Not even the locals who have eaten at all the best spots and can associate any Po-boy in town with its originator, always know the fundamental differences between Cajun and Creole cooking. Visitors to the Crescent city are always asking about “Cajun” food, when they really mean Creole cooking.
The fact that Cajun and Creole cooking are so intertwined does not make matters easy. Restaurants like K-Paul’s Louisiana Kitchen and Cochon are two of New Orleans’s most popular “Cajun” eateries; however, even these favorites are not full-blooded Cajun.
Cajun food is a product of Cajun country. If one thinks of the rural expansion of marshes, swampland, and bayous around Lafayette, then you’re on the right track. Cajun people are descendants of French Arcadians from Eastern Canada, and their food is a product of the ingredients and resources of rural people. For example, Cajun food is porkier than New Orleans’s Creole food. The rural lifestyle that Arcadians once had is even reflected in the simple cooking style of Cajun cuisine. Unlike Creole food, there is no European influence on the cooking techniques, yet the food is flavorful and savory.
A Creole is one born in south Louisiana of parents who immigrated from Europe–most particularly France, Spain, and Portugal. In In Colonial times, they often migrated here via Cuba and the West Indies. Creole cooking is influenced by the techniques developed in Europe; the Creoles in New Orleans tended to be cosmopolitan and sophisticated; so was there food.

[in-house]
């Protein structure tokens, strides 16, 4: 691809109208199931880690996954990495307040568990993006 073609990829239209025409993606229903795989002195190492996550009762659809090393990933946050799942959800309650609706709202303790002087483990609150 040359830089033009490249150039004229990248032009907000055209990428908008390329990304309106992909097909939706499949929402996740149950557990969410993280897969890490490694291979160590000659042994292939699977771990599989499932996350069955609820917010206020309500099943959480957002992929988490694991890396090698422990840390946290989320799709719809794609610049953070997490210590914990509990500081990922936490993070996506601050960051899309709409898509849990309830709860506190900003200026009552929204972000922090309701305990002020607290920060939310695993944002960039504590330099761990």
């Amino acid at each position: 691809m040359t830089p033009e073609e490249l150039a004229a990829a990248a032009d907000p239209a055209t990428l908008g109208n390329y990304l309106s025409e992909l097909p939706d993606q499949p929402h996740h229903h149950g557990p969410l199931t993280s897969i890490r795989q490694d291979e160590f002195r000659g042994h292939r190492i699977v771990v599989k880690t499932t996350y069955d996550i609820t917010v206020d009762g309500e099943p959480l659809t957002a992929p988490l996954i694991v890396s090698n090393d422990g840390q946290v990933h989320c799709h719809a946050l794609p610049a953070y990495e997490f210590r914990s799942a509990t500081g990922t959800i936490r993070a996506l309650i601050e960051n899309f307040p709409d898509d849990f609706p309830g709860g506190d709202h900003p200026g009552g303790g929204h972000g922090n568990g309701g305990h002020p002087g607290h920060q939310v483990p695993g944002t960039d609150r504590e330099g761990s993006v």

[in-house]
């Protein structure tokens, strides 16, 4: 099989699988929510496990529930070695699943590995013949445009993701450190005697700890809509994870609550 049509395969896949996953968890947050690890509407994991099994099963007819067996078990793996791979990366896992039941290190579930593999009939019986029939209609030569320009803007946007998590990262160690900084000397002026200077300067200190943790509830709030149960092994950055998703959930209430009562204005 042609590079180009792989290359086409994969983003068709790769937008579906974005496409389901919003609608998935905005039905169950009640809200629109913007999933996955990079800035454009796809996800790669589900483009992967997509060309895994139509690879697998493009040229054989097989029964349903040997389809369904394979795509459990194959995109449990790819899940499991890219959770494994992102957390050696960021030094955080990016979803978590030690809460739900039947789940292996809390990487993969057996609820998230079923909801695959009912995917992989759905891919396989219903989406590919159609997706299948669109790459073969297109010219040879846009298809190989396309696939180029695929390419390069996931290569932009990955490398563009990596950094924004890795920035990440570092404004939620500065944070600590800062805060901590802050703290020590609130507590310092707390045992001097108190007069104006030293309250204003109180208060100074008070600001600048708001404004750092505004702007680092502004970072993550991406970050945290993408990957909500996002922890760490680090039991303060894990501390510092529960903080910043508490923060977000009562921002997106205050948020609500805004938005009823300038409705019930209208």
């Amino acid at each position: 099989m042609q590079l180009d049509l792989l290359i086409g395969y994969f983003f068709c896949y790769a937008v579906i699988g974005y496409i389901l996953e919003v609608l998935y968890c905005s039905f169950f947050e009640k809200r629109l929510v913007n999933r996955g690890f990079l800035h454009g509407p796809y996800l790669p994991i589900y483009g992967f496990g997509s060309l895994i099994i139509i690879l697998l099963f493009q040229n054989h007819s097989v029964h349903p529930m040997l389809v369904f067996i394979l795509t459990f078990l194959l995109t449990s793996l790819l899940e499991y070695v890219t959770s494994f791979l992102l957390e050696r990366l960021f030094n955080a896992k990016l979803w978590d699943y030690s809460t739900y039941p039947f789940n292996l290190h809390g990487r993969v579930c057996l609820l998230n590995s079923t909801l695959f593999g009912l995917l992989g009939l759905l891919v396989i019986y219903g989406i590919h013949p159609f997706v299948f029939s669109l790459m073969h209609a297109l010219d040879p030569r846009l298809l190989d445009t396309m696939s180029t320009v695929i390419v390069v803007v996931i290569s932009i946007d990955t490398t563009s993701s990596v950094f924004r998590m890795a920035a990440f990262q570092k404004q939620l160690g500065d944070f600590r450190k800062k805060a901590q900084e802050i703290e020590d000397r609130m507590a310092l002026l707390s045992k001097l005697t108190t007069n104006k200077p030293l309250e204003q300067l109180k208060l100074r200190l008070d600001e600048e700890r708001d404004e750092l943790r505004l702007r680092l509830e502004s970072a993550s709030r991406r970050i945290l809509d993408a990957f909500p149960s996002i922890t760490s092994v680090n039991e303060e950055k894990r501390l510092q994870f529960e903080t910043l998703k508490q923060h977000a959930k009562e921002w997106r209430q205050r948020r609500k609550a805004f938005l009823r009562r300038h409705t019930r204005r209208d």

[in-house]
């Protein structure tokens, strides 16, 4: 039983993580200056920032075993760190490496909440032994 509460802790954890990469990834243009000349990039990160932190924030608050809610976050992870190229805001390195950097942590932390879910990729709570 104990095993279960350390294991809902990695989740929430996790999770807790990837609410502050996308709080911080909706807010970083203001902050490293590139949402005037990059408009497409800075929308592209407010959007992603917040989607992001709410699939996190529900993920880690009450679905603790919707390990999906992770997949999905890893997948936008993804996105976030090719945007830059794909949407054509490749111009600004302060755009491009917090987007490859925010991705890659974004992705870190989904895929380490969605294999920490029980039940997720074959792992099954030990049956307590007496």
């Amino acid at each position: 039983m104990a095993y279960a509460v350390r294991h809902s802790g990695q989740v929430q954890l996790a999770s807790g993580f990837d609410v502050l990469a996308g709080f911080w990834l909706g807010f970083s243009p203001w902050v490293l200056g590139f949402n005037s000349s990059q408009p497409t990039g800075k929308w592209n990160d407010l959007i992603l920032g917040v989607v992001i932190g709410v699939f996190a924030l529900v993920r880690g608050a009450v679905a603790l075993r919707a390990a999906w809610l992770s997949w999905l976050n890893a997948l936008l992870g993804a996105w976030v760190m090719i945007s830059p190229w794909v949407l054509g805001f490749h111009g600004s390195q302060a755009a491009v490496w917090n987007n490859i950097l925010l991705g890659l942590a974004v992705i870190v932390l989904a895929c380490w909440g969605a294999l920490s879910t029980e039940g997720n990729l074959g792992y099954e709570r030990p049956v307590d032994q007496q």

Cajun fever spread through the Big Easy in the early 70’s when Paul Prudhomme commandeered the kitchen at Commander’s Palace. Then in 1979, Prudhomme left his post as Head Chef and opened K-Paul’s, and the rest is history. Since these two iconic restaurants became dominate on the local scene, the Cajun sensation spread throughout New Orleans, but was always mixed in with the Creole flavors. Thus began the entanglement of Creole and Cajun, right up to present day.
The differences? Creole jambalaya obviously uses tomato, while Cajun jambalaya tends leaves it out, resulting in a brown sauce. There is also more “smoke” in the Cajun version. But you will see the different dishes made where they “traditionally” should not. Thanks to years of mixing and fixing, it was bound to happen. And most folks can’t really define the food styles. They just want that flavorful cooking that can truly only be found in South Louisiana.
Cajun or Creole? You’ll have to decide as you eat your way through the region on your next visit.